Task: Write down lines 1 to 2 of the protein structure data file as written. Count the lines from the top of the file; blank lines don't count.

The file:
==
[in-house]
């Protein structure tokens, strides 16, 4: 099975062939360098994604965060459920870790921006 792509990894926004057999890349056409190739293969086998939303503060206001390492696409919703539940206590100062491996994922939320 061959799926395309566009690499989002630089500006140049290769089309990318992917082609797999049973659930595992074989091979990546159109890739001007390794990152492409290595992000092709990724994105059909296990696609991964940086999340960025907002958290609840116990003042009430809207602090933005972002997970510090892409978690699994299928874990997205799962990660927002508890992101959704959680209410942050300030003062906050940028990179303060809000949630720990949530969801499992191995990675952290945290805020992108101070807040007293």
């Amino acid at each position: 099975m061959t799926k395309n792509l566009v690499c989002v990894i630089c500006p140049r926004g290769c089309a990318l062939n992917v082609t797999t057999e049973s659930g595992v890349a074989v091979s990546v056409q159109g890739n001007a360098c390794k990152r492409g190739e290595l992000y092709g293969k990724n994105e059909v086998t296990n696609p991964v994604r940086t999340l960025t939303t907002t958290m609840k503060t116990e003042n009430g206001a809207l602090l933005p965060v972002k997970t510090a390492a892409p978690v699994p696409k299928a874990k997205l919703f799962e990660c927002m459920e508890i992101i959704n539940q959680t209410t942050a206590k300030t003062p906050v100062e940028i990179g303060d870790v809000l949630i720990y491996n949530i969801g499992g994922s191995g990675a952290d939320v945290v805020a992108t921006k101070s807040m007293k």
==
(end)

[in-house]
């Protein structure tokens, strides 16, 4: 099975062939360098994604965060459920870790921006 792509990894926004057999890349056409190739293969086998939303503060206001390492696409919703539940206590100062491996994922939320 061959799926395309566009690499989002630089500006140049290769089309990318992917082609797999049973659930595992074989091979990546159109890739001007390794990152492409290595992000092709990724994105059909296990696609991964940086999340960025907002958290609840116990003042009430809207602090933005972002997970510090892409978690699994299928874990997205799962990660927002508890992101959704959680209410942050300030003062906050940028990179303060809000949630720990949530969801499992191995990675952290945290805020992108101070807040007293």